Or is it possible Shanahan's anger and frustration aren't so much about the officiating but rather the team's inability to get into a rhythm that will take it to the postseason, as most assumed would be the case this season?



Still, we're prepared to give Shanahan a break.



He is the man, after all, who helped save the game during the lockout (or did he just invent it?), and he's looking for any edge that will get his team back into the playoffs.



So, who can blame him, even if his rant makes him look churlish and out of touch? Sort of like the Rangers.



Scott Burnside is the NHL writer for ESPN.com.


Shanny's rant.


NEW YORK (AP) -- Brendan Shanahan isn't the captain of the New York Rangers, he's just the guy who sticks up for him.


Shanahan ripped NHL officials Wednesday night after the Rangers' 2-1 home loss to the Toronto Maple Leafs because of what he feels is prejudiced officiating against captain Jaromir Jagr.


"I don't know what the deal is," an angry Shanahan said. "Guys hit him late, guys hit him high, guys hook his hands. He doesn't complain. He just goes out and plays and plays and plays. The referees just seem to have a different set of rules about the way people get to play against him.


"Not since [slava]Fetisov came over from Russia have I ever seen a star player get ignored by the referees, and I know the reason why they were ignoring him back then."


Jagr was reluctant to take over the Rangers' captaincy before this season. He was the natural choice to replace Mark Messier, especially after the Czech forward set team records for goals and points last season.


And the transition became easier when Shanahan brought his outspoken nature and leadership qualities to the Rangers dressing room following his departure over the summer from the Detroit Red Wings. The soft-spoken Jagr would much rather do his talking with skilled play.


"I think criticism is a great form of adjustment for us," Mike Murphy, the NHL's senior vice president of hockey operations told The Associated Press in a phone interview from the league's "war room" in Toronto. "The more honest criticism directed at us helps us watch our department close to make sure we do things right.


"Criticism isn't something we run from."


Shanahan took a large role in getting the NHL to tighten up its rules on clutching and grabbing once the lockout was settled before last season. During the year off, Shanahan formed a panel of hockey experts who made several recommendations that the league adopted.


Now he wants to see those rules applied. Toronto was 1-for-6 on the power play Wednesday while New York converted one of only two chances.


"I didn't think the game was called any different than games are called every night," Murphy said. "Jagr is a player that does get identified by the other team. I know the Leafs used Hal Gill against him, and Hal is a big strong guy. He is able to use his size and strength to eliminate Jagr in many different ways.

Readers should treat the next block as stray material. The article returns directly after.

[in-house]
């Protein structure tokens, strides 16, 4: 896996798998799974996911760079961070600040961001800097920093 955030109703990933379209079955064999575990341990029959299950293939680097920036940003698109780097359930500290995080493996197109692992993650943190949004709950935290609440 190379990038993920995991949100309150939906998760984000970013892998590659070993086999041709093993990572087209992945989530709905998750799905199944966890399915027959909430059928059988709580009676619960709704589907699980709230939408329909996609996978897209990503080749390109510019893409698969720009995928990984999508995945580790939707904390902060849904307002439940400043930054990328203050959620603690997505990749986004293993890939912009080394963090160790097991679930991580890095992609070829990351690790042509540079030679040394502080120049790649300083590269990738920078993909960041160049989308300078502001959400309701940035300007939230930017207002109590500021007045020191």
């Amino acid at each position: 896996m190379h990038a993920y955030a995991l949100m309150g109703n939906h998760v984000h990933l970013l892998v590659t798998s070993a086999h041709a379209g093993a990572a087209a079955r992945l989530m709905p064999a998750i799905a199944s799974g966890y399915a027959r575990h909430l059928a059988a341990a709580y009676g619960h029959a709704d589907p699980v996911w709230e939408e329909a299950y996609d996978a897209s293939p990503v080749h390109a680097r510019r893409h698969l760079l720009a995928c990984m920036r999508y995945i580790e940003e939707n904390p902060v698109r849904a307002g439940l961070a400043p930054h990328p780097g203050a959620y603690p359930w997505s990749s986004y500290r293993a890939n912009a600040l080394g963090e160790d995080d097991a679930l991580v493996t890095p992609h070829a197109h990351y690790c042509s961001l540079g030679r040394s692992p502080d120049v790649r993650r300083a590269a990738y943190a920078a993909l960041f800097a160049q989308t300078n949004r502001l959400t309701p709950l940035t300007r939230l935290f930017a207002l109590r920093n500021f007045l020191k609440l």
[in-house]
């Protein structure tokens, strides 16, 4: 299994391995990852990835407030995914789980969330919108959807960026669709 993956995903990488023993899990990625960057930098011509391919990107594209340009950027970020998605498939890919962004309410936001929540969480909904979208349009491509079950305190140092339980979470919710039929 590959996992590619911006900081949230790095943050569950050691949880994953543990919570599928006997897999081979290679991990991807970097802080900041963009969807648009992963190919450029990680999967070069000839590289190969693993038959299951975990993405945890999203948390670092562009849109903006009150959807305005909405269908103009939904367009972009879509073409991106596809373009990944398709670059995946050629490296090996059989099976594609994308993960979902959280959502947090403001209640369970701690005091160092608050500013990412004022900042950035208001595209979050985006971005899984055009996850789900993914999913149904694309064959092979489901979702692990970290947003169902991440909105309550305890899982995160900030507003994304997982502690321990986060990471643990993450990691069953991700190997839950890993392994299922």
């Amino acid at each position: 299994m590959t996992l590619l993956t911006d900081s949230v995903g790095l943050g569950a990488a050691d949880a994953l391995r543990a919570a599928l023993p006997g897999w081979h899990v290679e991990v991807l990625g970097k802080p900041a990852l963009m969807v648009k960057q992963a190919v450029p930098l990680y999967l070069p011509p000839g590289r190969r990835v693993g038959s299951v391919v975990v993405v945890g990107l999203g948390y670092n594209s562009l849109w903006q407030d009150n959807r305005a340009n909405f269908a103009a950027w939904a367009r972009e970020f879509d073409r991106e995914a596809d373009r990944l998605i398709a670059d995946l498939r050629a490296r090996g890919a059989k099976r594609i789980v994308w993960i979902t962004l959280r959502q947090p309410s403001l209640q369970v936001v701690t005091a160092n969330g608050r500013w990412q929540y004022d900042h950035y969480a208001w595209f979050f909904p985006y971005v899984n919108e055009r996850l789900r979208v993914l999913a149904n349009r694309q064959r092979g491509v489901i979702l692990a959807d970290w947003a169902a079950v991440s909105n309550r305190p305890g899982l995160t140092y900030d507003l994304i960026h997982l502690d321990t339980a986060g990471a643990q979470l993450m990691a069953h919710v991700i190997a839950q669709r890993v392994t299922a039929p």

"They know Jagr is a key performer on the Rangers, but teams are allowed to play against him in a legal fashion."


The Rangers' comeback hopes were dashed when Matt Cullen was sent off for holding with 1:25 remaining. Shanahan didn't dispute that call.


"I just have a tough time sitting there throughout the game, especially in the second period, watching the calls against one of the best players in the league. The NBA didn't let people grab [Michael] Jordan by the waist every time he went up for a jump shot. Jags has to play through that all season long.


"It's not just tonight's refs, it's every night. I have played with other superstar players and they get a whole lot more respect than this guy, and I am trying to eliminate the reasons why that's the way it is."


Jagr had already finished speaking to reporters when Shanahan unloaded. Rangers coach Tom Renney showed surprise when told of the remarks, but didn't dispute the claims.


"You've got to wonder," Renney said. "I just watched 11 clips where the opposition held sticks, held jerseys, had faceoff interference, cross-checks. What did I miss? I think that sums it up.


"I'm not suggesting they didn't miss a few on us, too. It was one of those games where it would have been nice if we could have decided the outcome."


Murphy agreed that calls are missed in every game, but said he thought Wednesday's contest featured a "strong standard of rule enforcement."


"Our referees call penalties if players commit fouls by hooking, holding and interfering in ways that cross the standard of enforcement," Murphy said. "I think players that have the puck more like (Peter) Forsberg, (Mats) Sundin and Jagr get hooked and held more because they have the puck more.


"I don't think that's something I noticed tonight and I don't think it happens on a daily basis."


Copyright 2007 Associated Press. All rights reserved. This material may not be published, broadcast, rewritten, or redistributed.